Book Review: My Girls: My Lifetime With Carrie and Debbie by Todd Fisher

I grew up a massive fan of Debbie Reynolds and Carrie Fisher. From Star Wars to Halloween Town to The Unsinkable Molly Brown to Singing in the Rain, this mother and daughter duo were a big part of my childhood. And in 2016 when they both died a mere two days apart, I was sad along with most of America. However, outside of their movies, I have never read any of their autobiographies or researched their personal history.

So, when I saw this book coming out, which is written by Todd Fisher—Carrie Fisher’s younger brother and Debbie Reynolds’s son—I read it out of curiosity. I tend to avoid like wildfire most Hollywood biographies—and after reading this one I know why, but we’ll get to that in a moment—but I was curious to know more about these two actresses. So I read it and…oh boy…

Release: June 5, 2018

Synopsis: This is Todd Fisher’s memoir, especially concerning his life growing up in Hollywood as the son of Debbie Reynolds and brother of Carrie Fisher. The story starts from his birth all the way up to the present day, filling the middle with untold stories of this famous Hollywood family.


This book is…interesting. To understand just how messed up Hollywood was and still is makes this book a fascinating read. Sex. Drugs. Corruption. Egotism. This book has got all of it. It makes you realize that those in Hollywood just do not live in reality. A big part of this book talks about the family’s financial troubles, but then Carrie’s credit card spending would be 5,000 dollars a month—this back in the late 70s. Never did anyone have any type of self-reflection. It was all about the quick fix. Marriage. Love. Wealth. It was all a quick fix to cover up terrible unhappiness.

Let me just that, if I went on pure enjoyment of this book, I would have given it one star. However, I gave it three, mostly because the book is well-written. Sometimes the timeline jumped around a little bit and dates were rare to be found, but for the most part the story-telling, pacing, and description were well-incorporated. The book is four hundred pages, and it does feel quite long, but none of the stories felt pointless or didn’t give over-all clarity to the full book.

But I personally really disliked this book. There was no goodness in it. No happiness. Everyone was absolutely miserable, and ninety percent of the time it was through their own actions. It was so depressing to read, and it’s been a long time since I read a book that actually made me feel miserable (thus why I avoid Game of Thrones).

There were a lot of things that shocked me in this book—maybe I was just lucky to have a mostly happy upbringing. When Todd is sixteen, he loses his virginity to a twenty-six-year-old (or twenty-seven, I can’t remember) girl. And you know what his mother Debbie Reynolds does? She always him to move that girl into her house with him…I mean…and when Debbie’s mother is upset about it, Todd Fisher portrays her as being the bad one. Has society sunk so low that that is acceptable behavior for a mother? I don’t know. I know if I found out my son and daughter were doing drugs, having sex, etc. (all when they were still living in my house), I would literally throw everything down and do anything I could to set them on the right path in life.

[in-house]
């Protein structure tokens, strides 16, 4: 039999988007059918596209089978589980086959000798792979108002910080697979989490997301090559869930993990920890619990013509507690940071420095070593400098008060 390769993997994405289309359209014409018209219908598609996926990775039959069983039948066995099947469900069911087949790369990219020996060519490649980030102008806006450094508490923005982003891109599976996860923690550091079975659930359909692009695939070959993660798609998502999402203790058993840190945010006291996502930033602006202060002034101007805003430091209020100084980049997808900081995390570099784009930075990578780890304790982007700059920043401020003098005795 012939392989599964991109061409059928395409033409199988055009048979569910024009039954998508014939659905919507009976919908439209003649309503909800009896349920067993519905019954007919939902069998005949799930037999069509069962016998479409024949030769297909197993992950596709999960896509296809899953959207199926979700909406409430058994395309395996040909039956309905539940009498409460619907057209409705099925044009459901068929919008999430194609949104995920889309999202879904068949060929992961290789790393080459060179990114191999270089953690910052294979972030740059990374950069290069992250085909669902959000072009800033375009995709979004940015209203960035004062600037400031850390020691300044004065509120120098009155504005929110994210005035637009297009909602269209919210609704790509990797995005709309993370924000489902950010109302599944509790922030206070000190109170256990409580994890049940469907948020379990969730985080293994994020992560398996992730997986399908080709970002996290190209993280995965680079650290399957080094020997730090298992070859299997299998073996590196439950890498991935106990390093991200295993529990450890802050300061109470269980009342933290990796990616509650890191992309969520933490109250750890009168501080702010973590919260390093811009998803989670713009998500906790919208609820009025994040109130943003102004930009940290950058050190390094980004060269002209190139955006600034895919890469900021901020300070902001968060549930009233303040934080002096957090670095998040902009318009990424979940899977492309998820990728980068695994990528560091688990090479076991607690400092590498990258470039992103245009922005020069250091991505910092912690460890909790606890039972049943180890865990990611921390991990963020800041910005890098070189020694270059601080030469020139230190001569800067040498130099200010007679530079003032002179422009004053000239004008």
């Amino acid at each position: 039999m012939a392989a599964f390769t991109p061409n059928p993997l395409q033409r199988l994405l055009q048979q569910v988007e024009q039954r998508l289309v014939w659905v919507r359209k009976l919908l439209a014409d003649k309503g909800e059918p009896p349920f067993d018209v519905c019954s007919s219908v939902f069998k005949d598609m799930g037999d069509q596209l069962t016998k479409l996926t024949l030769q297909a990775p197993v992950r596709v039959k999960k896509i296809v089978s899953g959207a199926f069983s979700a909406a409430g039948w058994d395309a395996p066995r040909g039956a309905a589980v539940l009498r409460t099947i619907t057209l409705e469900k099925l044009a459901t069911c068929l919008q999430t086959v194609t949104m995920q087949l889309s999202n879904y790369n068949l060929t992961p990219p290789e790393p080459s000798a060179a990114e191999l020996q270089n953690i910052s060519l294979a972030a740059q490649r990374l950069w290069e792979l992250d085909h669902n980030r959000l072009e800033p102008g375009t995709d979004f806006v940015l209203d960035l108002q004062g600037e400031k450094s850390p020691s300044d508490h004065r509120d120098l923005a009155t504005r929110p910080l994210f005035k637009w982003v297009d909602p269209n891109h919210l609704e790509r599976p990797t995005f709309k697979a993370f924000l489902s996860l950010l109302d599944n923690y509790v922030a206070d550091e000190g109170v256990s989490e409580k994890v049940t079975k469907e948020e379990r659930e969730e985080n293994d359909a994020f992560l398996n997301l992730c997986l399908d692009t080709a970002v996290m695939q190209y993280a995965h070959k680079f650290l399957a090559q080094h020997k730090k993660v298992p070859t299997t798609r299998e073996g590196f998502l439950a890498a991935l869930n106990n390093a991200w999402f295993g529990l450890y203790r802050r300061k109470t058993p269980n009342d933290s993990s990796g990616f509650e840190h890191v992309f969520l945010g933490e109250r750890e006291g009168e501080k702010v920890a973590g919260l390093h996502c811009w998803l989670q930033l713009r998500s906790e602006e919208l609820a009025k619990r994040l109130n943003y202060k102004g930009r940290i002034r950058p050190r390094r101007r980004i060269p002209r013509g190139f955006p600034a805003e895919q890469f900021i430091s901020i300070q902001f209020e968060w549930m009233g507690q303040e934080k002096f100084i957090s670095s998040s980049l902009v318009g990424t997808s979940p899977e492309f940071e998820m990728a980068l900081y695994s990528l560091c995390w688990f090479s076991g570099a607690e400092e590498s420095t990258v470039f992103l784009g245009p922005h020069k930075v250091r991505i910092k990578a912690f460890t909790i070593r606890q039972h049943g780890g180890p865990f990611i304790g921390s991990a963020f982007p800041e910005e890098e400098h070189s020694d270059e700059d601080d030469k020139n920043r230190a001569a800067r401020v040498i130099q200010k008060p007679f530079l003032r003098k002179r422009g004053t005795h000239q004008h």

The entire book almost seems to justify the bad decisions the people made. Debbie Reynolds had three failed marriages, but each time Todd Fisher portrays her to be the victim. But didn’t she pick these horrible men to marry? Isn’t she the one, then, with poor judgement of character?

As you can guess, I didn’t like this book. In fact, I almost quit reading it a hundred pages in, but it was well written and it made me understand how out-of-touch Hollywood really is. Or maybe I’m the one out of touch and there is no cent of morality left in the world…I like to think the former for my own sanity’s sake.

You can probably tell just by reading this review how upset this book made me. But in a way, I’m glad I did read it. It kind of explained why Hollywood is as crazy as it is.

Have you read this book or any Hollywood star’s biography similar to it? Let me know your thoughts down in the comments, follow my blog for more madness and, as always,

Best wishes in your life full of adventure,

Madame Writer

7 thoughts on “Book Review: My Girls: My Lifetime With Carrie and Debbie by Todd Fisher

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